Ever since setting eyes on the Kampong Trail map standing so alluringly at the foot of Bukit Timah Hill, we have been itching to get our hoofs and paws on this trail that promises an epic cross-country adventure that will bring us from Bukit Timah Nature Reserve to MacRitchie in the Central Catchment Nature Reserve. Unfortunately, parts of the Kampong Trail from the Bukit Timah approach is closed for construction.
We decided one morning to start our hike from MacRitchie instead, and see where the trail leads us. There are several ways to enter MacRitchie and we chose one of the entrances along Lornie Road.
With oodles of excitement (and caffeine) coarsing through our veins, we started our hike along this unremarkable dirt trail, wondering what adventure lies in wait.
Even before we had managed to get our heart rates up to the MVPA moderate range, we were beset by a band of Banded Woodpeckers (Chrysophlegma miniaceum) engaging in what appeared to be a dance ritual, up and down the trunk of their sacred tree, all the while squealing excitedly. Have a listen to their raucous party.
Just as the soles of our shoes were getting nicely coated with a layer of sticky clayey mud, the trail opened up briefly, giving us a glimpse of the tranquil waters of MacRitchie Reservoir.
Back into the forest we proceeded, enviously eyeing the hiking-pole-brandishing aunties who easily overtook us.
The forest trail was fraught with dangers and obstacles…we had to proceed with care, gingerly stepping over muddy patches and strategically ducking under branches.
We weren’t entirely sure how we got ourselves into this bind…
…but just as we thought we were about to reach breaking point…
…the trail opened up again…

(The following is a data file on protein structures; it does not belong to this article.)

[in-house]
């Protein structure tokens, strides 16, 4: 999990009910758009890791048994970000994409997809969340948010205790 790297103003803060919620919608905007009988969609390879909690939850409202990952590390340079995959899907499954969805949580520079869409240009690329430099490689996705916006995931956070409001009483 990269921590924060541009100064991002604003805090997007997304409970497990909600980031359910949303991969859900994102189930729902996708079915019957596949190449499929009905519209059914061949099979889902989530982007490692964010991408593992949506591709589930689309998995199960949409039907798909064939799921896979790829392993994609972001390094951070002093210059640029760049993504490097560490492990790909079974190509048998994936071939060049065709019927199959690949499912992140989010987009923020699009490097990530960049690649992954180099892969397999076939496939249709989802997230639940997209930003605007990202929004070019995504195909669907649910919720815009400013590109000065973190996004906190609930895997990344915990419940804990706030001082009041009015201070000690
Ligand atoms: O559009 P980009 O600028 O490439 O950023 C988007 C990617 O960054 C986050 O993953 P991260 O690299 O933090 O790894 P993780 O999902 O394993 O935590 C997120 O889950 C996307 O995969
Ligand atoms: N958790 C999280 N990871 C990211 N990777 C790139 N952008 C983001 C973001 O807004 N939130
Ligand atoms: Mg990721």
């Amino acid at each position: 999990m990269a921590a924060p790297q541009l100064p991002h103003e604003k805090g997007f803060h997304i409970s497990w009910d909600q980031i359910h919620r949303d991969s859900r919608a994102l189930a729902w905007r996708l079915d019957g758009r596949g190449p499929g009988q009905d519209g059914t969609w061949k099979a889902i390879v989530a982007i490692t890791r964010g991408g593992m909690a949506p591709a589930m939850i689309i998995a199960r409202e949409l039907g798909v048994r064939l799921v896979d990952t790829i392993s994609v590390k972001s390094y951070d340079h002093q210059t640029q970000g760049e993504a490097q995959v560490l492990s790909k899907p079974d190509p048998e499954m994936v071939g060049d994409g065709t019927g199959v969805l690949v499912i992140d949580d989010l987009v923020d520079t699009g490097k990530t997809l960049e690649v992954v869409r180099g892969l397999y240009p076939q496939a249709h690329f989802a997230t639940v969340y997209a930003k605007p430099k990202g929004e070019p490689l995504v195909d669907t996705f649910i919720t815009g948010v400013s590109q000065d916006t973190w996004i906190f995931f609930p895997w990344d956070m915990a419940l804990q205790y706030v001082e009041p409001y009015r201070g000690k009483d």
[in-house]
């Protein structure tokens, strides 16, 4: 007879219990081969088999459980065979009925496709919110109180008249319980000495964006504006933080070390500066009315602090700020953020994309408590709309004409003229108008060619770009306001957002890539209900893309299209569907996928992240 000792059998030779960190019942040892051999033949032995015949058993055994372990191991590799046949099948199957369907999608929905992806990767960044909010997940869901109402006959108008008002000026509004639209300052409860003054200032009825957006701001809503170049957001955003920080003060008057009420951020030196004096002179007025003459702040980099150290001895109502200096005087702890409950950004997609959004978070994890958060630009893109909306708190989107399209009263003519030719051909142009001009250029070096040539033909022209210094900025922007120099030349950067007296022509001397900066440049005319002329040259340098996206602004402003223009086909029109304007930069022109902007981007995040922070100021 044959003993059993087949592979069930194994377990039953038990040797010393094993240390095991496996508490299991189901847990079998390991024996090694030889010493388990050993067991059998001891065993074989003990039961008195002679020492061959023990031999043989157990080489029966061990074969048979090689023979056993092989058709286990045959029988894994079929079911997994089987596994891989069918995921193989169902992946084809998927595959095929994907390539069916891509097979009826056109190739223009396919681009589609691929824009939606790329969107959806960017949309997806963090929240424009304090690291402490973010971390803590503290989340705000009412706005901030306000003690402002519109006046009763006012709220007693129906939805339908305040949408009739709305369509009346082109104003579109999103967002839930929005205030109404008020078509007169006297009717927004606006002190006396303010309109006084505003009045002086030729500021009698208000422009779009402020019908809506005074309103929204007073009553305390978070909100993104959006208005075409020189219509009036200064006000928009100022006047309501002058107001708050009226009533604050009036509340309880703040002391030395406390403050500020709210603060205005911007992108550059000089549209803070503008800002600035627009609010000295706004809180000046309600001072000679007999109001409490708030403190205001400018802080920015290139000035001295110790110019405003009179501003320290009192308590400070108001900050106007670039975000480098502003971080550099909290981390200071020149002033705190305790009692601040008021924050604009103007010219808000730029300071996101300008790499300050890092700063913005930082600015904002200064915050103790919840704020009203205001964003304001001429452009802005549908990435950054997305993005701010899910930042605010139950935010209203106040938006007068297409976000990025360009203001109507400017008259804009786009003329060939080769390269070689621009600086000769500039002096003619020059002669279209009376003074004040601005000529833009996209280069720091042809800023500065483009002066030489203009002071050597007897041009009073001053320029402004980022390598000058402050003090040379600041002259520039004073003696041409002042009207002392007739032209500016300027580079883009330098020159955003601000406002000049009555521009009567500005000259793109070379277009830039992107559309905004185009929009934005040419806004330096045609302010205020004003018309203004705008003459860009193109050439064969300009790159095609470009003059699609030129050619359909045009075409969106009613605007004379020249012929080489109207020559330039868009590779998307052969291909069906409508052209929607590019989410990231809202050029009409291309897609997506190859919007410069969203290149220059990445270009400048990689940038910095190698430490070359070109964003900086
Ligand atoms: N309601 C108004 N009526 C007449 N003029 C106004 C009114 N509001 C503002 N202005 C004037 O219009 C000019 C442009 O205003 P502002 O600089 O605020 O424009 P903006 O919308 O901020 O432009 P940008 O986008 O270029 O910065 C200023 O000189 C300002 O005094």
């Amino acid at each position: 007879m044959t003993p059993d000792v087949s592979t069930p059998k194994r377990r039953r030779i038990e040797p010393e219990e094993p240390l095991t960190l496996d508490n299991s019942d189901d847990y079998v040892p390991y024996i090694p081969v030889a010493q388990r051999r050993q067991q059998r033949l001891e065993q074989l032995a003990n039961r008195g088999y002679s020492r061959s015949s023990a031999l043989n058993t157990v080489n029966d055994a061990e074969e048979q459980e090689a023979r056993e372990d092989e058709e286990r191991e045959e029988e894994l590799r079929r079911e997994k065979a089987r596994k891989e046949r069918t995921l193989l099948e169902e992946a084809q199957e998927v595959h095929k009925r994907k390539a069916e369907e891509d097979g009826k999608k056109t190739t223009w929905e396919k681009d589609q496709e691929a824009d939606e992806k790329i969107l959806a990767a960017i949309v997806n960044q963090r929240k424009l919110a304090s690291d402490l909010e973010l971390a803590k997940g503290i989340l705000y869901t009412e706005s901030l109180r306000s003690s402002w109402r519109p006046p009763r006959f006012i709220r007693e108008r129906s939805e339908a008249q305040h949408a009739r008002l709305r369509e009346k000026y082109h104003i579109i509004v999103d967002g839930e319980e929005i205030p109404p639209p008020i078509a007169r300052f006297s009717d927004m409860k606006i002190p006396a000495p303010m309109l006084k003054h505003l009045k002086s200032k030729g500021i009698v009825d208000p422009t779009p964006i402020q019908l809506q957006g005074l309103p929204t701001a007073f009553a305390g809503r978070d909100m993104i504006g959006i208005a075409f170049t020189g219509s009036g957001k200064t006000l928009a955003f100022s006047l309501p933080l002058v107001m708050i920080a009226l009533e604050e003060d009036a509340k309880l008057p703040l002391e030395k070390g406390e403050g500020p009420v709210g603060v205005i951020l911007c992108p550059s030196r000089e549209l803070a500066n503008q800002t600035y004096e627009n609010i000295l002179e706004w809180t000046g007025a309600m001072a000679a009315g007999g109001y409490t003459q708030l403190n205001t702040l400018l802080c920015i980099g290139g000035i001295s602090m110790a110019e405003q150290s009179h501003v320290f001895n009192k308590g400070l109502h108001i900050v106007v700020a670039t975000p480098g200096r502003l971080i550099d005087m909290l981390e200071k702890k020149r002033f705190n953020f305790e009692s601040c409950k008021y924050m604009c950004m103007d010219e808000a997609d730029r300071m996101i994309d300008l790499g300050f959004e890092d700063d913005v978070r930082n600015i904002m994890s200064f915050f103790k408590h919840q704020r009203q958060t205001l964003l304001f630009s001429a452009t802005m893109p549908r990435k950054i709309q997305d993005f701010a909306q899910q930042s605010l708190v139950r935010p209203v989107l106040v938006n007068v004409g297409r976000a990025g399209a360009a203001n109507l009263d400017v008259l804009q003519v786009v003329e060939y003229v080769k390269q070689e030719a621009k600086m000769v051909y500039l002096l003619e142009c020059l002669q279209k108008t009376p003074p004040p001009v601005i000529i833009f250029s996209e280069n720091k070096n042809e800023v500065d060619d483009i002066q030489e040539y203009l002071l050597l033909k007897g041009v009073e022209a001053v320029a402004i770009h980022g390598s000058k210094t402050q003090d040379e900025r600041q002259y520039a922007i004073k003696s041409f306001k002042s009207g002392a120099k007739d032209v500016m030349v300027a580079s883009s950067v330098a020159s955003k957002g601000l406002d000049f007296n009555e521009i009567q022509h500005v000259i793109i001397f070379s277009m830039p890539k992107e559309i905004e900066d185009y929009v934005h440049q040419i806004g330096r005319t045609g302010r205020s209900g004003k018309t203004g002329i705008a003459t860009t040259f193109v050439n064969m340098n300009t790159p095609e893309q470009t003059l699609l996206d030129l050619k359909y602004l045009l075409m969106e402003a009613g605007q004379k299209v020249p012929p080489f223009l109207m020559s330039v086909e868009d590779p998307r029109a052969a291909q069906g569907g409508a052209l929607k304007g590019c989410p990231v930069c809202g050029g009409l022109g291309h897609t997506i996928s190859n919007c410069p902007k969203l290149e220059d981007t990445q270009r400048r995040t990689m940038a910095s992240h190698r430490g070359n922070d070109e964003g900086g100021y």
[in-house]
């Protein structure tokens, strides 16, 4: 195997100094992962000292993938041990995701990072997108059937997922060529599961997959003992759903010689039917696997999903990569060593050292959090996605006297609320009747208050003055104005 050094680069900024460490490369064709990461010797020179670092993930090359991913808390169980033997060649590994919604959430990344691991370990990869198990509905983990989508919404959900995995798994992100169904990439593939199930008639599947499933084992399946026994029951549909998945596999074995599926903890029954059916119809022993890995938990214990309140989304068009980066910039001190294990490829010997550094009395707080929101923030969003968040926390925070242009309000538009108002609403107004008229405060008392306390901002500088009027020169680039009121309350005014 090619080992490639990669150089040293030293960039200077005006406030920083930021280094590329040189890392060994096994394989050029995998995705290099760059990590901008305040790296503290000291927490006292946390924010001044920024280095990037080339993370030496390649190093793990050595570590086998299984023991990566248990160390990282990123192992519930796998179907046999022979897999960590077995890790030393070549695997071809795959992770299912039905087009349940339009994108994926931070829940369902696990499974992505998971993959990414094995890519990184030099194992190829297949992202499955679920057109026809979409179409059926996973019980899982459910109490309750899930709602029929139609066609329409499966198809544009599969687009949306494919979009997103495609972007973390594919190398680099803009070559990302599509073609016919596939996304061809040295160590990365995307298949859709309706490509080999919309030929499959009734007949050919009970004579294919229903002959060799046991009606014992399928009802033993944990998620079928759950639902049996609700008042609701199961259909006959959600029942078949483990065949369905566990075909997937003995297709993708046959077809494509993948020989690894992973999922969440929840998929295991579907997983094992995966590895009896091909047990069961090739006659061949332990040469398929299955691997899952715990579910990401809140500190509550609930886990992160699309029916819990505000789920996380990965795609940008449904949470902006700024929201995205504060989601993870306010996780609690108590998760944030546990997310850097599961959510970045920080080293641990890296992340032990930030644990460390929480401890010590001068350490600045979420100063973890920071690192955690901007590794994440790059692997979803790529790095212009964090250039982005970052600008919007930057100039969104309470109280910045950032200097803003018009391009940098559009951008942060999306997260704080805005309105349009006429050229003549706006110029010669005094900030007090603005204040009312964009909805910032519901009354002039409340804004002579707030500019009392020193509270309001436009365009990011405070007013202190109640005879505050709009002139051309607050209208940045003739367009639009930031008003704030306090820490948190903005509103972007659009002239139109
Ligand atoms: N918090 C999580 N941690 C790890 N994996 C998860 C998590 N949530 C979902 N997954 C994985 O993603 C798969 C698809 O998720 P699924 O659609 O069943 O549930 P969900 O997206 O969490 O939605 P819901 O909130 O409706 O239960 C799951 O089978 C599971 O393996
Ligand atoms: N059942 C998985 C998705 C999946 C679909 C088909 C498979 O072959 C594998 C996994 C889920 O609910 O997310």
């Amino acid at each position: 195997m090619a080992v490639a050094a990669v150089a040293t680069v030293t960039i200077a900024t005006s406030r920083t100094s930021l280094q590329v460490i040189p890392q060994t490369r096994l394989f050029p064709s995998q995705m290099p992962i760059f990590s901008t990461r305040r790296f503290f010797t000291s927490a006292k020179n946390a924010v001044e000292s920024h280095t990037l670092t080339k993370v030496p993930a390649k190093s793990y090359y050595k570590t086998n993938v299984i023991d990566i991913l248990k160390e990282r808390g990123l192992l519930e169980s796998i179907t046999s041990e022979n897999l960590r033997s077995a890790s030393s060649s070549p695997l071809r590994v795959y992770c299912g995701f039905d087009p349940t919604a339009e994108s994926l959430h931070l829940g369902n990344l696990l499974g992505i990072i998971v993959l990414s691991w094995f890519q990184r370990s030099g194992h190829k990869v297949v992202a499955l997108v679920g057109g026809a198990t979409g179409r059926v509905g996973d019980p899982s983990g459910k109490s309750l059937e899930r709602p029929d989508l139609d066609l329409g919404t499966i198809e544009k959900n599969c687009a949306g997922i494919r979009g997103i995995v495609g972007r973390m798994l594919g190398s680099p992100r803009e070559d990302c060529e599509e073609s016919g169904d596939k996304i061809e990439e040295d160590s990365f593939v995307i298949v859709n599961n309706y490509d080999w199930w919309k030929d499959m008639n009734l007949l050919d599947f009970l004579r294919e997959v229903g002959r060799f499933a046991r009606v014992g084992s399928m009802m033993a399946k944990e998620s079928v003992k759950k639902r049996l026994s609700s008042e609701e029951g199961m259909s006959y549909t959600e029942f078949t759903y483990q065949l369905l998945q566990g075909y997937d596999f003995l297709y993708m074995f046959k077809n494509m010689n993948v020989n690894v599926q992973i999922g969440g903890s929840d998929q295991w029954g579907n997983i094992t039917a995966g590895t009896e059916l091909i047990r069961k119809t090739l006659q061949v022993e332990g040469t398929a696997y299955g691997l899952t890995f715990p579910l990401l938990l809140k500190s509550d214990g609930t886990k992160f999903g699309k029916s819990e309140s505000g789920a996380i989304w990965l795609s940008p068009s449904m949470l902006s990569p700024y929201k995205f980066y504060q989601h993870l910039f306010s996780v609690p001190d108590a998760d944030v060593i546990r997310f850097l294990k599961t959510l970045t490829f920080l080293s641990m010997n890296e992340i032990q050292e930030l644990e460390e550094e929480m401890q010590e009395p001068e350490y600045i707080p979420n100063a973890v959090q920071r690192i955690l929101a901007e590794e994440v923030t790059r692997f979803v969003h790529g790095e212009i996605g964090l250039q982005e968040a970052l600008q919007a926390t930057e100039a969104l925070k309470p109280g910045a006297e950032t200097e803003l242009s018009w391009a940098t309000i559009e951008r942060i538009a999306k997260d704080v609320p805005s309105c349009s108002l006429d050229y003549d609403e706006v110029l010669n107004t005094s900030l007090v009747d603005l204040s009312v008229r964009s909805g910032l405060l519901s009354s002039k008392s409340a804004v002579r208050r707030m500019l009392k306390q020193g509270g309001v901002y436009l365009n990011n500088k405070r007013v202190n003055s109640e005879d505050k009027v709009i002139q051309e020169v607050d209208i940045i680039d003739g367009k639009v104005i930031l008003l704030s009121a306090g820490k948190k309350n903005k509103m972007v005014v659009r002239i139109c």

…and the landscape suddenly transformed into an idyllic scene with the golf course on one side and the reservoir on the other.
Even the Brown-throated Sunbird (Anthreptes malacensis) thought it was safe enough to come out to play, while breakfasting on the fruit of the delicious pink Simpoh Ayer plant…
…and the Oriental Magpie Robin (Copsychus saularis) decided to come out and pose for us, if only for a few seconds.
Just around the corner, the White-throated Kingfisher (Halcyon smyrnensis) stood looking all serious, gazing intensely into the water…
…where the Grey Heron (Ardea cinerea) was slinking in the shadows.
Further down somewhere amongst the reeds, the Purple Heron (Ardea purpurea) was trying hard not to be conspicuous while stalking his prey…
…while we were pretending to be minding our own business while stalking the Purple Heron with our conspicuous zoom lens.
Moving along, we chanced upon a bunch of stumps sticking out of the water, and realised that the stumps are what’s left of the bridge that once led to the Syonan Jinja, a Shinto shrine built by the Japanese army in 1942 during the Japanese occupation.
The shrine is now in ruins and buried in thick vegetation somewhere in the deep dark forest across the reservoir. Enticing as it may sound (and many people have apparently attempted) to trek into the forest to look for the shrine, the shrine ruins are inaccessibly located within the core conservation area (meaning, out of bounds and trespassers will be arrested).